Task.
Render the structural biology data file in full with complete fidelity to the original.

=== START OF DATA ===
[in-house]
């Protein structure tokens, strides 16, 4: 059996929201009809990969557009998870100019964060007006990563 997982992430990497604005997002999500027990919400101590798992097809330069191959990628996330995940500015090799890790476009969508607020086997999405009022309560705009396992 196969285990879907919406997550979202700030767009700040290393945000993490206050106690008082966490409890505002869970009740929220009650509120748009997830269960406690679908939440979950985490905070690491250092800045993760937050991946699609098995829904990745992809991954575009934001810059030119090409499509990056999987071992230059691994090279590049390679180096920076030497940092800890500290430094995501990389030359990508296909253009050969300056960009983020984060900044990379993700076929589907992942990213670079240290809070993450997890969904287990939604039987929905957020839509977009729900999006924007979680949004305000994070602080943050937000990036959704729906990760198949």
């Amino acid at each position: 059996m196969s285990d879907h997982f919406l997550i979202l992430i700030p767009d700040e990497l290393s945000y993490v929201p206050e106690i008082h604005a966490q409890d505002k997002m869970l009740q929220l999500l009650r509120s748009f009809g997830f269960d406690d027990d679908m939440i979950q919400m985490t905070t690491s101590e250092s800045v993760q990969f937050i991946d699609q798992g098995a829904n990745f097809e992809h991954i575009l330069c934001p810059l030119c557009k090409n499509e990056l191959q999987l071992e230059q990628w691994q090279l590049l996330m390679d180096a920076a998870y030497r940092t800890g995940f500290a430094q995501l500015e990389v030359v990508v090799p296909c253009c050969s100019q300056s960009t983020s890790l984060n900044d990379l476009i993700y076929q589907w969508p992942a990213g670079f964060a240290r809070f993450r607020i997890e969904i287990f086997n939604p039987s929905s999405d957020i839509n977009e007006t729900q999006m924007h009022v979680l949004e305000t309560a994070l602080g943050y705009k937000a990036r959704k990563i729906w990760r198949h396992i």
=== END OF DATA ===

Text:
[in-house]
């Protein structure tokens, strides 16, 4: 059996929201009809990969557009998870100019964060007006990563 997982992430990497604005997002999500027990919400101590798992097809330069191959990628996330995940500015090799890790476009969508607020086997999405009022309560705009396992 196969285990879907919406997550979202700030767009700040290393945000993490206050106690008082966490409890505002869970009740929220009650509120748009997830269960406690679908939440979950985490905070690491250092800045993760937050991946699609098995829904990745992809991954575009934001810059030119090409499509990056999987071992230059691994090279590049390679180096920076030497940092800890500290430094995501990389030359990508296909253009050969300056960009983020984060900044990379993700076929589907992942990213670079240290809070993450997890969904287990939604039987929905957020839509977009729900999006924007979680949004305000994070602080943050937000990036959704729906990760198949």
């Amino acid at each position: 059996m196969s285990d879907h997982f919406l997550i979202l992430i700030p767009d700040e990497l290393s945000y993490v929201p206050e106690i008082h604005a966490q409890d505002k997002m869970l009740q929220l999500l009650r509120s748009f009809g997830f269960d406690d027990d679908m939440i979950q919400m985490t905070t690491s101590e250092s800045v993760q990969f937050i991946d699609q798992g098995a829904n990745f097809e992809h991954i575009l330069c934001p810059l030119c557009k090409n499509e990056l191959q999987l071992e230059q990628w691994q090279l590049l996330m390679d180096a920076a998870y030497r940092t800890g995940f500290a430094q995501l500015e990389v030359v990508v090799p296909c253009c050969s100019q300056s960009t983020s890790l984060n900044d990379l476009i993700y076929q589907w969508p992942a990213g670079f964060a240290r809070f993450r607020i997890e969904i287990f086997n939604p039987s929905s999405d957020i839509n977009e007006t729900q999006m924007h009022v979680l949004e305000t309560a994070l602080g943050y705009k937000a990036r959704k990563i729906w990760r198949h396992i």